The dust spun and danced in the late afternoon sun, then settled for just a short time upon the black Steinway grand piano. I waited on one of the many hard chairs that lined Mrs. Adams living room with my sheet music on my lap, until she waved me towards the kitchen as the previous student left, and inspected my hands while I washed. Only once did I show up with dirty hands.
A week earlier, I had asked Mrs. Adams if I could learn the Moonlight Sonata. I can’t remember now where I heard it but something inside of me was unstuck and released within the haunting melody – as if I found someone who could speak my language, who knew. I loved Bach and Haydn but this! It was like finding an answer without knowing my question, and I wanted more. She gave me a little half-smile, and said nothing.
As we sat down together on the bench, she reached for a booklet of sheet music on top of the piano. “Beethoven” was in large letters across the top of the page, then “Sonata (Moonlight)” underneath. She handed it to me to look at, and probably observed the expression on my face go from delight to worry. It was almost 20 pages long.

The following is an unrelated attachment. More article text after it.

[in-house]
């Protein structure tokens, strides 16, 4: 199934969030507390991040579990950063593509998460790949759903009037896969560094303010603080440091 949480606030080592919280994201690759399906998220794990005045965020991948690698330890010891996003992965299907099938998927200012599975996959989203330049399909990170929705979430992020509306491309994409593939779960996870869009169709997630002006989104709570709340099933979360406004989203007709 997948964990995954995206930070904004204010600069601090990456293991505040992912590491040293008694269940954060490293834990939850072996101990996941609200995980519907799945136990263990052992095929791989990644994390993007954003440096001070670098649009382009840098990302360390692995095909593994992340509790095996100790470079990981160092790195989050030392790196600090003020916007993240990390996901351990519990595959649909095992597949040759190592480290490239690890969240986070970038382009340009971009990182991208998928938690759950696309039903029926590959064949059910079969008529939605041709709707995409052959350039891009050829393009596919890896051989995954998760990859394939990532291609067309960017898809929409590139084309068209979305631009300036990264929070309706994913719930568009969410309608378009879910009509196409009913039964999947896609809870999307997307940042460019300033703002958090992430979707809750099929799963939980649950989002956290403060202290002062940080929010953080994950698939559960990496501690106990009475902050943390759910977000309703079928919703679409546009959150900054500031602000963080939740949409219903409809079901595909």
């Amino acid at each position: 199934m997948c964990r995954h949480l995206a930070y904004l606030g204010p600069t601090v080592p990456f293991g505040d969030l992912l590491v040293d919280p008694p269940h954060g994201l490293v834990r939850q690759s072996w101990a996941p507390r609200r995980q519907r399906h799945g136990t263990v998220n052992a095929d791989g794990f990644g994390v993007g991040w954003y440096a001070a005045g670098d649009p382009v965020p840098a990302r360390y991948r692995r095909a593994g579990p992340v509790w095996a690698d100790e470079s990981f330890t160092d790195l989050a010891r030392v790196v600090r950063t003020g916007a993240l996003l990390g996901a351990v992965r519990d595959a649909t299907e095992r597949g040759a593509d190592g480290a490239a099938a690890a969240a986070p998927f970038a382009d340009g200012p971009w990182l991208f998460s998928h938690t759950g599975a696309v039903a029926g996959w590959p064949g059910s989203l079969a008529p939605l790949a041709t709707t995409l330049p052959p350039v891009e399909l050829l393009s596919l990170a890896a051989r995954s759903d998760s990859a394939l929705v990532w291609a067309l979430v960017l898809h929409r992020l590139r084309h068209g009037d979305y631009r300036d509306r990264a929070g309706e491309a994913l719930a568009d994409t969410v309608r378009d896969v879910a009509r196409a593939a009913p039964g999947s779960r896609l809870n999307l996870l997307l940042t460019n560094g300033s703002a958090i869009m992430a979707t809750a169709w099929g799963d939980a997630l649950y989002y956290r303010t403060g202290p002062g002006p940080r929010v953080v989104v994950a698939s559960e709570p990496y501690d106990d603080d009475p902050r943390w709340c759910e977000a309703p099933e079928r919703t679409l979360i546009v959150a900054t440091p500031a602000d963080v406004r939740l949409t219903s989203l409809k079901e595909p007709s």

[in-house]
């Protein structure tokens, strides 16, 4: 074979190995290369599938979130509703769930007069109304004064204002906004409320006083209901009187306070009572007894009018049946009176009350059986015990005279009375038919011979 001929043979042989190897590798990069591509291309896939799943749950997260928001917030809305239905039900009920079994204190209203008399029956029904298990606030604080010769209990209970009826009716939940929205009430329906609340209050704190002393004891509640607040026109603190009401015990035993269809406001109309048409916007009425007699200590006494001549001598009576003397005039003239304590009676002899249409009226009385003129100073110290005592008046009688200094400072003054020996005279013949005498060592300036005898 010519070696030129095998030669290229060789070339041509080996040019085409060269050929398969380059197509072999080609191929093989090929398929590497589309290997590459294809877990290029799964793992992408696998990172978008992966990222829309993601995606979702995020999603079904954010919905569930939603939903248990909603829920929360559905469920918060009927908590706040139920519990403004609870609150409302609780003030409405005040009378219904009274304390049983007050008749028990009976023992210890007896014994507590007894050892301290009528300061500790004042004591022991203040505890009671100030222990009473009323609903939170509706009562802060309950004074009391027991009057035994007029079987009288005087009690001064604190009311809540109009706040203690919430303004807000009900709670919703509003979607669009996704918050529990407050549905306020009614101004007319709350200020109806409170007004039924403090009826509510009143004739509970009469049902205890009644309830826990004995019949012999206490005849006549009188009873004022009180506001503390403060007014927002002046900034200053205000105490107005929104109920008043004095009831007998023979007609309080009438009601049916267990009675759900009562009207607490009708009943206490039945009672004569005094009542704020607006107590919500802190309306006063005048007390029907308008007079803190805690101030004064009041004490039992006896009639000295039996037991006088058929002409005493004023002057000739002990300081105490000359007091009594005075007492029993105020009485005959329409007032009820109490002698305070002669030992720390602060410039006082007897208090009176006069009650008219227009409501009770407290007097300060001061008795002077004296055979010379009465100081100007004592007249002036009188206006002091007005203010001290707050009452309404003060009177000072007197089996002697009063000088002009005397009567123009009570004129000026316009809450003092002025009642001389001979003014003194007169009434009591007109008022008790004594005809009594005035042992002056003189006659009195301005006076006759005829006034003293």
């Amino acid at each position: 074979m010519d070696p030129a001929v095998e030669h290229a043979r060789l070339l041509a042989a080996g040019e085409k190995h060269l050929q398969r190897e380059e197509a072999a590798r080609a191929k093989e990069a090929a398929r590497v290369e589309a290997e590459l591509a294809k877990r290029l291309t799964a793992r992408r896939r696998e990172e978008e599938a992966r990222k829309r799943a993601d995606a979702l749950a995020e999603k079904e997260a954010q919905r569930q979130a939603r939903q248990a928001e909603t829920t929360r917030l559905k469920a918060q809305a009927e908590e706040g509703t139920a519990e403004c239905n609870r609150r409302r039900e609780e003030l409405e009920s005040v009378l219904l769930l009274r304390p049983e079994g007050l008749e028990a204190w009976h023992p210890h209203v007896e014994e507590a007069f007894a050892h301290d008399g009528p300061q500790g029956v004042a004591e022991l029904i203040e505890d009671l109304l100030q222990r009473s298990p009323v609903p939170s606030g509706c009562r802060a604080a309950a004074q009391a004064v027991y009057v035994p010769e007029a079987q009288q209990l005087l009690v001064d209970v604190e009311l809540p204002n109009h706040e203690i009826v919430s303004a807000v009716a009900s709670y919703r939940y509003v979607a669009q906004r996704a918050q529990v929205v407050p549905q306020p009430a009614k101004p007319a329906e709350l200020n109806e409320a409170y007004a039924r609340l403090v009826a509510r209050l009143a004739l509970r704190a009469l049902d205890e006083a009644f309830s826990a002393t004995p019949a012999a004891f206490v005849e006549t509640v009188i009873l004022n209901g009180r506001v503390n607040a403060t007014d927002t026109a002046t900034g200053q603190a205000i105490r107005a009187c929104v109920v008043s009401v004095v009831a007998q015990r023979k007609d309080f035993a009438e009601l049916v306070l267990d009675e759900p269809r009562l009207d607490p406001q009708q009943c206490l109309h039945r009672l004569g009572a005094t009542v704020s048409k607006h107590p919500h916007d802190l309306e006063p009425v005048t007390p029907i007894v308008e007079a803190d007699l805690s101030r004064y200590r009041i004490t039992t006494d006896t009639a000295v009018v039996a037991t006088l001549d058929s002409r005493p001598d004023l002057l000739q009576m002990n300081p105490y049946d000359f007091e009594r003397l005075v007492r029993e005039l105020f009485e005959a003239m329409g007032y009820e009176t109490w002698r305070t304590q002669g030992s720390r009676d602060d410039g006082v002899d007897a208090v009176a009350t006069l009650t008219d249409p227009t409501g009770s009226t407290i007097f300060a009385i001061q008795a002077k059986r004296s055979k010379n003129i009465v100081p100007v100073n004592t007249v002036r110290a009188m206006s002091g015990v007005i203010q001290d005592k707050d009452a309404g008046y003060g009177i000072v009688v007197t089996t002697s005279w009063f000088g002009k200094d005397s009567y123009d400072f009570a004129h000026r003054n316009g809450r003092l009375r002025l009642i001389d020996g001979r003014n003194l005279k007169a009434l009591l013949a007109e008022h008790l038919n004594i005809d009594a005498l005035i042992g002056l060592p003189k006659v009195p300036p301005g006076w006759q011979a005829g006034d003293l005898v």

“There’s three movements. You probably only heard the first.” And she was right. The first is the most famous – slow and rhythmic, the chords shifting and swinging in and out of darkness and light. I would discover the second movement was lighter – almost playful at times but unpredictable. The notes were played staccato, a tap dance across the keys. Then the third; it sounded like rolling thunder. My hands were about to learn how to fly! But first –
But first, I had to learn the right hand – all 19 pages, flawlessly. No pedal, no feeling. Then the left, the bass, clunky and dull, stretching my small hand across the octaves with precise rhythm, counting out the rests and pauses to the 16th note. Finally I could put both hands together, and as the metronome swung back and forth, the sonata began to take shape. Still, this took time, synchronizing two hands to the measured language across the page. Months. Then one day, Mrs. Adams turned to me and said, “And now, with feeling!”